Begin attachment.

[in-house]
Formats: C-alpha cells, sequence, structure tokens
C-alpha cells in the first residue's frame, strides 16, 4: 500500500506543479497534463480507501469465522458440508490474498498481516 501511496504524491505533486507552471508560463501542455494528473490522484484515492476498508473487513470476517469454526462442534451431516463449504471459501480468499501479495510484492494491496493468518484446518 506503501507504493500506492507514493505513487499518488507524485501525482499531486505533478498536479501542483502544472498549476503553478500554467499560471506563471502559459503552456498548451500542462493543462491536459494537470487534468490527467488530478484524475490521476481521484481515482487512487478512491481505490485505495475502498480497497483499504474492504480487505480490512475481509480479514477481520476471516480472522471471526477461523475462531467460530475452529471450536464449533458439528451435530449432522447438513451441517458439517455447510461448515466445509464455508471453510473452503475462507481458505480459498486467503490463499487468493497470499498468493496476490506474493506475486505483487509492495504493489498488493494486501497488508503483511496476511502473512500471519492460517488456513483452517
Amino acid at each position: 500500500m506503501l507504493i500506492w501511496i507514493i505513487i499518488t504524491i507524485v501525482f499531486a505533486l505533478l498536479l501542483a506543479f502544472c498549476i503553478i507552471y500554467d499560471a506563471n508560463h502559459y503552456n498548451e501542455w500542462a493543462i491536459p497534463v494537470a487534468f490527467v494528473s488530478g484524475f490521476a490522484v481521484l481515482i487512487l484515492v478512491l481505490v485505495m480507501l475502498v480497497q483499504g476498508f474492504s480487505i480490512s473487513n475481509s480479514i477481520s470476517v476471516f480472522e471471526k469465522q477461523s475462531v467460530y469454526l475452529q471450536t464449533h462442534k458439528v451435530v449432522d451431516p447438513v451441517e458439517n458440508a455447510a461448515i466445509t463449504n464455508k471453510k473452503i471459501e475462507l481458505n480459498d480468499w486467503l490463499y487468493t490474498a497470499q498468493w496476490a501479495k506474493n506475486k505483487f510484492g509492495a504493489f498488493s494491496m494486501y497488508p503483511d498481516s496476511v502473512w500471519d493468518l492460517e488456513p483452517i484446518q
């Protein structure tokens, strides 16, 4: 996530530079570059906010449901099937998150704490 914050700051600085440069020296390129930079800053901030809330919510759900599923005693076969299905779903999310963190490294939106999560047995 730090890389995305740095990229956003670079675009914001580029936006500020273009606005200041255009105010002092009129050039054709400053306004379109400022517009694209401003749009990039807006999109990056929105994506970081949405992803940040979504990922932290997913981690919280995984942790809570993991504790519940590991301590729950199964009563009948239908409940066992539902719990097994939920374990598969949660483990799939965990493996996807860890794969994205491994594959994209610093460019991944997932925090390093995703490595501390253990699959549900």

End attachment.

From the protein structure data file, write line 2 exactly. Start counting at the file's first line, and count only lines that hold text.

Formats: C-alpha cells, sequence, structure tokens